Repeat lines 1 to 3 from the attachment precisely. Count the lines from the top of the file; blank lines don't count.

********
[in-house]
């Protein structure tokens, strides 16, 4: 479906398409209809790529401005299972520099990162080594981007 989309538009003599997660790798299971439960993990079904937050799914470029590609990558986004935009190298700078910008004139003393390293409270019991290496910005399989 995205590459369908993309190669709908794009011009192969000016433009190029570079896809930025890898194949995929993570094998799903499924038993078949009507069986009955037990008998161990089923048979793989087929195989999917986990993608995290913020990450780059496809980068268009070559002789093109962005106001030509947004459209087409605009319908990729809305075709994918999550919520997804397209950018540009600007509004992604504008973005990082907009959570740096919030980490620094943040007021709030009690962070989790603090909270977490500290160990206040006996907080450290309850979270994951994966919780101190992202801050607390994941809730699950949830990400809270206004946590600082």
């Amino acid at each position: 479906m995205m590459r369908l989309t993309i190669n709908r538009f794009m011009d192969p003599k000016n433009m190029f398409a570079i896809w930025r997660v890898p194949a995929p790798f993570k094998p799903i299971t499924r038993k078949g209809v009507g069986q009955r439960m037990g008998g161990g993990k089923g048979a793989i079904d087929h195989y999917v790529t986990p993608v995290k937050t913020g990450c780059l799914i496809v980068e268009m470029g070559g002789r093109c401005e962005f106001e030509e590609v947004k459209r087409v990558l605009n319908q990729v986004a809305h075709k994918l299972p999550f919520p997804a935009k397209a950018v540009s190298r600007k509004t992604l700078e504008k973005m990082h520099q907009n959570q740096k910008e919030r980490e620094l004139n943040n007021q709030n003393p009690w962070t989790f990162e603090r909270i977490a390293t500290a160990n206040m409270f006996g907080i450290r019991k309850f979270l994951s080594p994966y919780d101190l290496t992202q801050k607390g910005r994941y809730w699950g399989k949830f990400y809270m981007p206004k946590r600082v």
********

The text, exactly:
[in-house]
């Protein structure tokens, strides 16, 4: 479906398409209809790529401005299972520099990162080594981007 989309538009003599997660790798299971439960993990079904937050799914470029590609990558986004935009190298700078910008004139003393390293409270019991290496910005399989 995205590459369908993309190669709908794009011009192969000016433009190029570079896809930025890898194949995929993570094998799903499924038993078949009507069986009955037990008998161990089923048979793989087929195989999917986990993608995290913020990450780059496809980068268009070559002789093109962005106001030509947004459209087409605009319908990729809305075709994918999550919520997804397209950018540009600007509004992604504008973005990082907009959570740096919030980490620094943040007021709030009690962070989790603090909270977490500290160990206040006996907080450290309850979270994951994966919780101190992202801050607390994941809730699950949830990400809270206004946590600082």
């Amino acid at each position: 479906m995205m590459r369908l989309t993309i190669n709908r538009f794009m011009d192969p003599k000016n433009m190029f398409a570079i896809w930025r997660v890898p194949a995929p790798f993570k094998p799903i299971t499924r038993k078949g209809v009507g069986q009955r439960m037990g008998g161990g993990k089923g048979a793989i079904d087929h195989y999917v790529t986990p993608v995290k937050t913020g990450c780059l799914i496809v980068e268009m470029g070559g002789r093109c401005e962005f106001e030509e590609v947004k459209r087409v990558l605009n319908q990729v986004a809305h075709k994918l299972p999550f919520p997804a935009k397209a950018v540009s190298r600007k509004t992604l700078e504008k973005m990082h520099q907009n959570q740096k910008e919030r980490e620094l004139n943040n007021q709030n003393p009690w962070t989790f990162e603090r909270i977490a390293t500290a160990n206040m409270f006996g907080i450290r019991k309850f979270l994951s080594p994966y919780d101190l290496t992202q801050k607390g910005r994941y809730w699950g399989k949830f990400y809270m981007p206004k946590r600082v």